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Oxidative Medicine and Cellular Longevity
Volume 2015 (2015), Article ID 536962, 25 pages
Review Article

NSAIDs and Cardiovascular Diseases: Role of Reactive Oxygen Species

1Department of Neurobiology, Physiology, and Behavior, University of California, Davis, CA 95616, USA
2Department of Physiology and Membrane Biology, University of California, Davis, CA 95616, USA

Received 22 December 2014; Revised 3 March 2015; Accepted 3 March 2015

Academic Editor: Mark J. Crabtree

Copyright © 2015 Rajeshwary Ghosh et al. This is an open access article distributed under the Creative Commons Attribution License, which permits unrestricted use, distribution, and reproduction in any medium, provided the original work is properly cited.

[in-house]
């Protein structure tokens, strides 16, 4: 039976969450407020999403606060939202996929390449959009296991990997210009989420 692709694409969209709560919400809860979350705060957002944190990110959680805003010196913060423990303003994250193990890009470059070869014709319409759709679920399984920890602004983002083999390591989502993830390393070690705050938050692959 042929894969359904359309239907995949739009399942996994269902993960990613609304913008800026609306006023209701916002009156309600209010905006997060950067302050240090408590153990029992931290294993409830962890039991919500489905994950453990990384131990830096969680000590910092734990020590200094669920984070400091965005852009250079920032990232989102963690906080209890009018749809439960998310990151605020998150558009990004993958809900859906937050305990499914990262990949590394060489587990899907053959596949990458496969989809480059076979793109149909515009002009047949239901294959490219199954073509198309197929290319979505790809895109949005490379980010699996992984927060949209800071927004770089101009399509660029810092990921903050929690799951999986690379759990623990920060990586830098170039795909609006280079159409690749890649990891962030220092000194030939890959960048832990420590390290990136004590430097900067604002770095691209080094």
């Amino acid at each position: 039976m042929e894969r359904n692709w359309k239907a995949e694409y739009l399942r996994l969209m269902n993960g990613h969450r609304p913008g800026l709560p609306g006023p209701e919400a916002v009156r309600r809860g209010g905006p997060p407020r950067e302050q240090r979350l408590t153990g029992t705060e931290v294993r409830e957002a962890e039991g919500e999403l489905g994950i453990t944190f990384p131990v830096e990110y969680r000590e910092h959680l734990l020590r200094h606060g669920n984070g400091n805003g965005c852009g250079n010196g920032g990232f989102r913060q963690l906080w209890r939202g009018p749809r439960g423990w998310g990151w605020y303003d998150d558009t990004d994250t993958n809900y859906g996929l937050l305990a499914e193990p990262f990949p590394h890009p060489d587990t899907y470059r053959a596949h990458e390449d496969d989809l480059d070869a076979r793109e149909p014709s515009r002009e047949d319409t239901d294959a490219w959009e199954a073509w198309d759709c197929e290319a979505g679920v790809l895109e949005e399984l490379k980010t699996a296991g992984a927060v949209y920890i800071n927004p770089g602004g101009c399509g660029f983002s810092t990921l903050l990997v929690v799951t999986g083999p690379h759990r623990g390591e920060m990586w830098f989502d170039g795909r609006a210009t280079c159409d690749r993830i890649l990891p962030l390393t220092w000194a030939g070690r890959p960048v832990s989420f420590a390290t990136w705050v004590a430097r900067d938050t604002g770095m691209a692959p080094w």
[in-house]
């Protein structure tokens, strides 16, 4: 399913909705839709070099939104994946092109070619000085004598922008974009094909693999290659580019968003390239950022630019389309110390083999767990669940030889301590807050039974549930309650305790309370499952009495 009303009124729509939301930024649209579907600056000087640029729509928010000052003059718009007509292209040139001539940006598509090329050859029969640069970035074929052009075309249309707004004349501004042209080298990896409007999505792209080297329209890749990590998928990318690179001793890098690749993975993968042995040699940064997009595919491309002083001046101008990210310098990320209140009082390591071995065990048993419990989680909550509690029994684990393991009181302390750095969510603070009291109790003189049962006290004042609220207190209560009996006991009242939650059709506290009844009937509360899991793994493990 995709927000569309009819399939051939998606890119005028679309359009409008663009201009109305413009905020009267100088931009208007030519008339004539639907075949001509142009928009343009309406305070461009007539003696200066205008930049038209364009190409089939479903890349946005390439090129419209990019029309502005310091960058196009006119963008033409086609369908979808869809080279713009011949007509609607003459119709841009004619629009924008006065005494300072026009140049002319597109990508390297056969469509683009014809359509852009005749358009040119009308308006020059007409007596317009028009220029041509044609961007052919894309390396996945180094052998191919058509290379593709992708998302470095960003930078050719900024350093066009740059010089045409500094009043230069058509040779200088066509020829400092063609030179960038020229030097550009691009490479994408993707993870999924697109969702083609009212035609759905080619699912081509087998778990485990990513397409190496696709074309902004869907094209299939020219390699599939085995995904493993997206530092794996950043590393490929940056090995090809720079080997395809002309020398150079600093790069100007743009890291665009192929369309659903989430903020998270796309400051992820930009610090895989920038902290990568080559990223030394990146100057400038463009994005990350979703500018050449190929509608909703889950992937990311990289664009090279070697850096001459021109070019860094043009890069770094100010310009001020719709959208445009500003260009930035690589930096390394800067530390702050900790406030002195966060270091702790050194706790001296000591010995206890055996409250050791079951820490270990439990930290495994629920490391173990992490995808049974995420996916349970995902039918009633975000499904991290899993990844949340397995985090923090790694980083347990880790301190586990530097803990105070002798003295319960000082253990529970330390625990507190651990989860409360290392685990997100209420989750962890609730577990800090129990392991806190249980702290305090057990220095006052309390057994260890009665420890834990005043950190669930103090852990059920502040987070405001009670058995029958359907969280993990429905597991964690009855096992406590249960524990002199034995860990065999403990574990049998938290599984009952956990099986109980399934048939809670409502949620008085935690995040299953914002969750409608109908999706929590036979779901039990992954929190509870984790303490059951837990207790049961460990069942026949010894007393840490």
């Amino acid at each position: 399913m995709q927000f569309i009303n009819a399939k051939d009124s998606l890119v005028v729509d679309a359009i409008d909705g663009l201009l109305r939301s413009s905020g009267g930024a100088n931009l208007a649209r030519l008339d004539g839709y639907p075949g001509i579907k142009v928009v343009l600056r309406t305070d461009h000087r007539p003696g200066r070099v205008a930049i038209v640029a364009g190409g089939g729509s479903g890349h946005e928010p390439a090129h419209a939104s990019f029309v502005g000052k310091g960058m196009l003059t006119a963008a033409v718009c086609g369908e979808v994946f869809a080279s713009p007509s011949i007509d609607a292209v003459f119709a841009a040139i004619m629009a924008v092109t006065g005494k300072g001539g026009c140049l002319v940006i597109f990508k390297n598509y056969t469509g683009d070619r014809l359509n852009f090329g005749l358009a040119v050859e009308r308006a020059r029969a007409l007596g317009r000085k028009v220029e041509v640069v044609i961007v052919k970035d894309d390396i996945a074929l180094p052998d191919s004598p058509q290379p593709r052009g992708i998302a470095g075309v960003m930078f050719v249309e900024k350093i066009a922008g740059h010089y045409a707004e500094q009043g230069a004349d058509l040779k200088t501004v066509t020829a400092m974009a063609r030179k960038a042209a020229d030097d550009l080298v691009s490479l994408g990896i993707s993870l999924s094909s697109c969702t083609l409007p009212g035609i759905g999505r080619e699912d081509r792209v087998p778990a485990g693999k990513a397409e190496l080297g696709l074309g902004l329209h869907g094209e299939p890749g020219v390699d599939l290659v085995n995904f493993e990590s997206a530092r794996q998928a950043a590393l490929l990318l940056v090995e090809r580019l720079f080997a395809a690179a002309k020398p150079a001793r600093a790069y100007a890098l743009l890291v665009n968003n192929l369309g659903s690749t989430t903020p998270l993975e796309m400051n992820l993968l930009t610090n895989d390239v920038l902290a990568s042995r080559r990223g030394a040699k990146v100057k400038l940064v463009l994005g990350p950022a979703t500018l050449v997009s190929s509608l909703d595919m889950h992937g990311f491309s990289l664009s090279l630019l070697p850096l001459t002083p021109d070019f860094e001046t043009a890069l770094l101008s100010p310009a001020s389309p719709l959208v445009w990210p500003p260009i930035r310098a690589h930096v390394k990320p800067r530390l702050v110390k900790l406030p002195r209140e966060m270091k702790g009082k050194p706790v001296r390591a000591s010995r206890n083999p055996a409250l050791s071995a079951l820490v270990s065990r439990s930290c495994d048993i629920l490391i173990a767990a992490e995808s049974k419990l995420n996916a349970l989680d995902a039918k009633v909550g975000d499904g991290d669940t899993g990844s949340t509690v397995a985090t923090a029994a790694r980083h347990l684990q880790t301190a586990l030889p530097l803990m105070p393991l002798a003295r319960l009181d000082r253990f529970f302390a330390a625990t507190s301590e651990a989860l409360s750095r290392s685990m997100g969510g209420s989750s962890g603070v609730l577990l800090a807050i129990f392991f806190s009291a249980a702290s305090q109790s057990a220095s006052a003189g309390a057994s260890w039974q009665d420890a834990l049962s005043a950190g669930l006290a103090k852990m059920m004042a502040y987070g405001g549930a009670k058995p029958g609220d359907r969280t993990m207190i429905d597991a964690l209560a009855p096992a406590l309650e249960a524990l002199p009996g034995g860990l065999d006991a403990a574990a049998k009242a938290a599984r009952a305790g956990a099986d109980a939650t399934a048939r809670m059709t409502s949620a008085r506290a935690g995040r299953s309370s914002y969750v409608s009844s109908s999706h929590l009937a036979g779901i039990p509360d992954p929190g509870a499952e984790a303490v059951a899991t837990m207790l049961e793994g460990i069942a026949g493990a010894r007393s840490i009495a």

Nonsteroidal anti-inflammatory drugs (NSAIDs) are the most commonly used drugs worldwide. NSAIDs are used for a variety of conditions including pain, rheumatoid arthritis, and musculoskeletal disorders. The beneficial effects of NSAIDs in reducing or relieving pain are well established, and other benefits such as reducing inflammation and anticancer effects are also documented. The undesirable side effects of NSAIDs include ulcers, internal bleeding, kidney failure, and increased risk of heart attack and stroke. Some of these side effects may be due to the oxidative stress induced by NSAIDs in different tissues. NSAIDs have been shown to induce reactive oxygen species (ROS) in different cell types including cardiac and cardiovascular related cells. Increases in ROS result in increased levels of oxidized proteins which alters key intracellular signaling pathways. One of these key pathways is apoptosis which causes cell death when significantly activated. This review discusses the relationship between NSAIDs and cardiovascular diseases (CVD) and the role of NSAID-induced ROS in CVD.